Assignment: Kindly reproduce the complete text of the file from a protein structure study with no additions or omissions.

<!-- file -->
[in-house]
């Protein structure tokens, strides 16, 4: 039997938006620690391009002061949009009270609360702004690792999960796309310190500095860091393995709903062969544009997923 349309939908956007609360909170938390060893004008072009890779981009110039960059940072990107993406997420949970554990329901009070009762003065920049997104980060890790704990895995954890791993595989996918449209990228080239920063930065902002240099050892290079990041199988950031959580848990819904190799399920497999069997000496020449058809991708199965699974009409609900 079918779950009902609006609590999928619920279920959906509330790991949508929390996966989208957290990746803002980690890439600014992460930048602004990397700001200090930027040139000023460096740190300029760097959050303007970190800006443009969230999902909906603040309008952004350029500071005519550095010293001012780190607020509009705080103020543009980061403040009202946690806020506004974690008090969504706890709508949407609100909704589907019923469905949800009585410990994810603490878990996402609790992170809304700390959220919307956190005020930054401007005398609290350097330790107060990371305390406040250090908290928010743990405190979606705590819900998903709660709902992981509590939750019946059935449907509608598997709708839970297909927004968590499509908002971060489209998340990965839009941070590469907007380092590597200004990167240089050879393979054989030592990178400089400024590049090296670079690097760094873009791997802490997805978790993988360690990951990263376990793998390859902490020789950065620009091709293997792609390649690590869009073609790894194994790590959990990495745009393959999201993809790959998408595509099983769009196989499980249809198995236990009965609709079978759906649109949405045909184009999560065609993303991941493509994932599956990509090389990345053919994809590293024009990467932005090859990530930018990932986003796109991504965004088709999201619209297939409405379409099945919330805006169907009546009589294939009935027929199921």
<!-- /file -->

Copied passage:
[in-house]
């Protein structure tokens, strides 16, 4: 039997938006620690391009002061949009009270609360702004690792999960796309310190500095860091393995709903062969544009997923 349309939908956007609360909170938390060893004008072009890779981009110039960059940072990107993406997420949970554990329901009070009762003065920049997104980060890790704990895995954890791993595989996918449209990228080239920063930065902002240099050892290079990041199988950031959580848990819904190799399920497999069997000496020449058809991708199965699974009409609900 079918779950009902609006609590999928619920279920959906509330790991949508929390996966989208957290990746803002980690890439600014992460930048602004990397700001200090930027040139000023460096740190300029760097959050303007970190800006443009969230999902909906603040309008952004350029500071005519550095010293001012780190607020509009705080103020543009980061403040009202946690806020506004974690008090969504706890709508949407609100909704589907019923469905949800009585410990994810603490878990996402609790992170809304700390959220919307956190005020930054401007005398609290350097330790107060990371305390406040250090908290928010743990405190979606705590819900998903709660709902992981509590939750019946059935449907509608598997709708839970297909927004968590499509908002971060489209998340990965839009941070590469907007380092590597200004990167240089050879393979054989030592990178400089400024590049090296670079690097760094873009791997802490997805978790993988360690990951990263376990793998390859902490020789950065620009091709293997792609390649690590869009073609790894194994790590959990990495745009393959999201993809790959998408595509099983769009196989499980249809198995236990009965609709079978759906649109949405045909184009999560065609993303991941493509994932599956990509090389990345053919994809590293024009990467932005090859990530930018990932986003796109991504965004088709999201619209297939409405379409099945919330805006169907009546009589294939009935027929199921």